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Transitioning from one dwindling career to the next, we now observe 50 Cent’s poem entitled ‘My Grandmother’. Cent’s poem is bewildering and unstructured, using zero punctuation and instead employing a free verse form and a stream of consciousness style in order to present his thoughts as unfiltered as possible. The result is a painfully honest poem that deals with family issues and the problems that often arise after achieving fame. Cent finds it difficult to ‘belive’ that his grandmother still expects him to ‘take Out’ the garbage after he has, in his own words, become ‘rich’. The use of ‘belive’ is interesting in the attention it directs to ‘live’ as Cent appears to feel that he cannot live his own life out from under the shadow of his grandmother. ‘fuck this I’m going home’ is especially true in this regard as Cent gives up all inhibitions and realises that he doesn’t ‘need this shit’ and that being a grown man he can do whatever he likes. Regardless of how one interprets Cent’s bourgeois values, there is a definite sense of triumph here as the consistent implement of the pronoun ‘I’ and ‘I’m’ reflect how Cent has finally come to terms with who he is and making his own life decisions.

5. Ed Balls, ‘Ed Balls’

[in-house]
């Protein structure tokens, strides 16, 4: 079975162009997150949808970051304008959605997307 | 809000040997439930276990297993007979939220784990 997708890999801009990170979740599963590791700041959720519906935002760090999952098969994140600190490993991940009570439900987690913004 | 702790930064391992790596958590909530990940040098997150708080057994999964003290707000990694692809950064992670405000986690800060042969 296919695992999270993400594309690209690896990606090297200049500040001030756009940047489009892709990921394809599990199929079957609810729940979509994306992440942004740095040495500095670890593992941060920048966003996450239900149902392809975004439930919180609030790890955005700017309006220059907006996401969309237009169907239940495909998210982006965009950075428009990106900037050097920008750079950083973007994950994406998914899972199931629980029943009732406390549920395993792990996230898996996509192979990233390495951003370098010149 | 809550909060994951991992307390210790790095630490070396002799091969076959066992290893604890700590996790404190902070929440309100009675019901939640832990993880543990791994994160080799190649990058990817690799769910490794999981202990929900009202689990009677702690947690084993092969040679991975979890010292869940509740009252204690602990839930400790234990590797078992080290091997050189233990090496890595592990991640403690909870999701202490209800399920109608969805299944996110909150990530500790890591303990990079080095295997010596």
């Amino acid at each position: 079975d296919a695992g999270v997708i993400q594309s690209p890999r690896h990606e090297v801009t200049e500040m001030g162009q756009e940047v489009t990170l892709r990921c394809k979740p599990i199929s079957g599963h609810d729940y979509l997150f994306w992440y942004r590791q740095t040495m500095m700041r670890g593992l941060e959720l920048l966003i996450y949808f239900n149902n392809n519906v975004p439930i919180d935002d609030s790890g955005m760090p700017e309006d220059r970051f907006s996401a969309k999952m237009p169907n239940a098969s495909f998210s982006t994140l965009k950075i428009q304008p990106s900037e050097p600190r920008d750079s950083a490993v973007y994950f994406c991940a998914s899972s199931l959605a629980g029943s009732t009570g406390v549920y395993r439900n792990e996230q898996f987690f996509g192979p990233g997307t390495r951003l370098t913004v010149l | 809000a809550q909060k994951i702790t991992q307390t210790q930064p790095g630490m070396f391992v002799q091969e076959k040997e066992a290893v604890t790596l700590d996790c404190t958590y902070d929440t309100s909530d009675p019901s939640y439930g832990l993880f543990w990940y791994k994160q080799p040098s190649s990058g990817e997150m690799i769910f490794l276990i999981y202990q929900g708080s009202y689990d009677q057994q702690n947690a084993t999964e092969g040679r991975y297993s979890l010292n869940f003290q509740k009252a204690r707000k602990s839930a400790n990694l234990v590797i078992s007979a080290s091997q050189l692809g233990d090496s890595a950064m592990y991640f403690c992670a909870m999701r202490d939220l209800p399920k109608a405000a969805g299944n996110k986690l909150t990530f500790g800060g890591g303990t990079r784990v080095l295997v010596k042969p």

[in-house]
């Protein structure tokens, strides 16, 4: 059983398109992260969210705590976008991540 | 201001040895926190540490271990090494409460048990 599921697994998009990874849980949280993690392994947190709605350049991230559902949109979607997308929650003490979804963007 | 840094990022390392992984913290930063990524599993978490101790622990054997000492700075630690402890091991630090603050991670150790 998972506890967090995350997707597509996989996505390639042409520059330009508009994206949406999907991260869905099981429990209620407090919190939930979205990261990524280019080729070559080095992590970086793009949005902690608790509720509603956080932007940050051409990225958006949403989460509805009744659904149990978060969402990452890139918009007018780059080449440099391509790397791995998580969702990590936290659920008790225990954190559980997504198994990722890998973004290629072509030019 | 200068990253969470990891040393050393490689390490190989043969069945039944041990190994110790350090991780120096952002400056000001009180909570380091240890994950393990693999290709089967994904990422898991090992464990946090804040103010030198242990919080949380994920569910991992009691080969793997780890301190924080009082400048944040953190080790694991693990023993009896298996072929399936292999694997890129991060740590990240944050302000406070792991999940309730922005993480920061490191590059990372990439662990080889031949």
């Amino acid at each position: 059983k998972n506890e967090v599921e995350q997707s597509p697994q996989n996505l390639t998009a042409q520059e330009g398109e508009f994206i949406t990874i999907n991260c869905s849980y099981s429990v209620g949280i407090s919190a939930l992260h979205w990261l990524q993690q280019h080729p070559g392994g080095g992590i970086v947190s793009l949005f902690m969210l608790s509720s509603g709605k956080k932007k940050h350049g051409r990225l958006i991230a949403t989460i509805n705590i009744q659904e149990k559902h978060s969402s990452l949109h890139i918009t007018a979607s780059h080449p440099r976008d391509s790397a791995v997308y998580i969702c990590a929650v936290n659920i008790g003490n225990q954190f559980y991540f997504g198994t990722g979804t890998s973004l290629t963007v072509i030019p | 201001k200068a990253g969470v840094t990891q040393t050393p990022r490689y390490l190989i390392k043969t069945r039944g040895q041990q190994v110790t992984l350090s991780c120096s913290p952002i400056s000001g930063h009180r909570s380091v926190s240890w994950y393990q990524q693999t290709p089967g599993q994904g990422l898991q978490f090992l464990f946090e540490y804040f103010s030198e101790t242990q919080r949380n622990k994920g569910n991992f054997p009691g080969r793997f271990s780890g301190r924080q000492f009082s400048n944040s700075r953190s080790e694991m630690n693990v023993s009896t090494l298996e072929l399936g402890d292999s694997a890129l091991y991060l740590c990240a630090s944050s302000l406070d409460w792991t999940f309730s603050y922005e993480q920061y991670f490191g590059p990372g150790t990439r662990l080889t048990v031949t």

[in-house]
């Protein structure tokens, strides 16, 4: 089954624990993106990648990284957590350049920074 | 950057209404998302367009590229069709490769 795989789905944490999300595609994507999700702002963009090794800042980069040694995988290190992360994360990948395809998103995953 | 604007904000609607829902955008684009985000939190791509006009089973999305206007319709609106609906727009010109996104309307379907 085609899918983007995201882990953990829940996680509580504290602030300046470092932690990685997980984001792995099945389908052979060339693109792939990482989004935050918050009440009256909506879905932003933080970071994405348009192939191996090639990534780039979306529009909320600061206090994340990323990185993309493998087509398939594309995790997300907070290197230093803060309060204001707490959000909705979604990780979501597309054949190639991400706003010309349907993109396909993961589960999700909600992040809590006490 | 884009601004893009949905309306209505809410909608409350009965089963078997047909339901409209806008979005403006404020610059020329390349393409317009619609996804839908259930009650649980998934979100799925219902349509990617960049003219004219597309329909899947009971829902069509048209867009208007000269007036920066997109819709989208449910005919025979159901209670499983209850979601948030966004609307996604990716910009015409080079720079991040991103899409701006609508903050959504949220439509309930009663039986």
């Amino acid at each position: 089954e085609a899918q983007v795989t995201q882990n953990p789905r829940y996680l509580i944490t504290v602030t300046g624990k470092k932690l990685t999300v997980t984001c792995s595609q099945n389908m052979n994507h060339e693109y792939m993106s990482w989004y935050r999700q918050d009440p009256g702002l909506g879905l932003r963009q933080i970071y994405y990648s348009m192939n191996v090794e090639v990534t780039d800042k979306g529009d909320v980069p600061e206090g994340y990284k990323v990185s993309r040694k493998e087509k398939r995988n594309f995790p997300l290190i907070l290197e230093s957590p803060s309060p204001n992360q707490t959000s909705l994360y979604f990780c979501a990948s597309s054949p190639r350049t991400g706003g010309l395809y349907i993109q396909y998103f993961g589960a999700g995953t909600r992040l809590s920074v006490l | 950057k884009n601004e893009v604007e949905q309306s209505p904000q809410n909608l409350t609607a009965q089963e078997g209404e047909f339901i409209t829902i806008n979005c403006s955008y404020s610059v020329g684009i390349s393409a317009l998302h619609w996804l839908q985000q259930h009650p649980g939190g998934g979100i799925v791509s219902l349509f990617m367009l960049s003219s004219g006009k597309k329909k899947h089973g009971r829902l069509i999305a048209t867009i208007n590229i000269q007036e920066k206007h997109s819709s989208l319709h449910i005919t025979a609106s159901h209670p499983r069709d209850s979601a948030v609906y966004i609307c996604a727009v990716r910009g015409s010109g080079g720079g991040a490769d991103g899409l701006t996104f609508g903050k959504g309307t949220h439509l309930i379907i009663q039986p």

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Ed Balls.

4. Hulk Hogan, ‘My life’

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Hulk Hogan’s beautiful yet brief poem, aptly titled ‘My life’, provides the answer to the age old question of what happens when an irresistible force meets an immovable object. The answer is of course: Ecstasy. Hogan’s masterful use of enjambment here conveys more meaning than words ever could as ‘My life’ is separated from the opening line ‘First tweet of’ in order to emphasise how Hogan feels increasingly separated between his own ‘real life’ and the online persona which he must maintain through the use of social media. Hogan is not a young man and the strain of playing such a young man’s game of Twitter certainly shows in this aspect. Regardless, Hogan’s poem is a lovely example of how poetry can free the soul irrespective of age and gender.

3. Martha Stewart, ‘Life on Farm’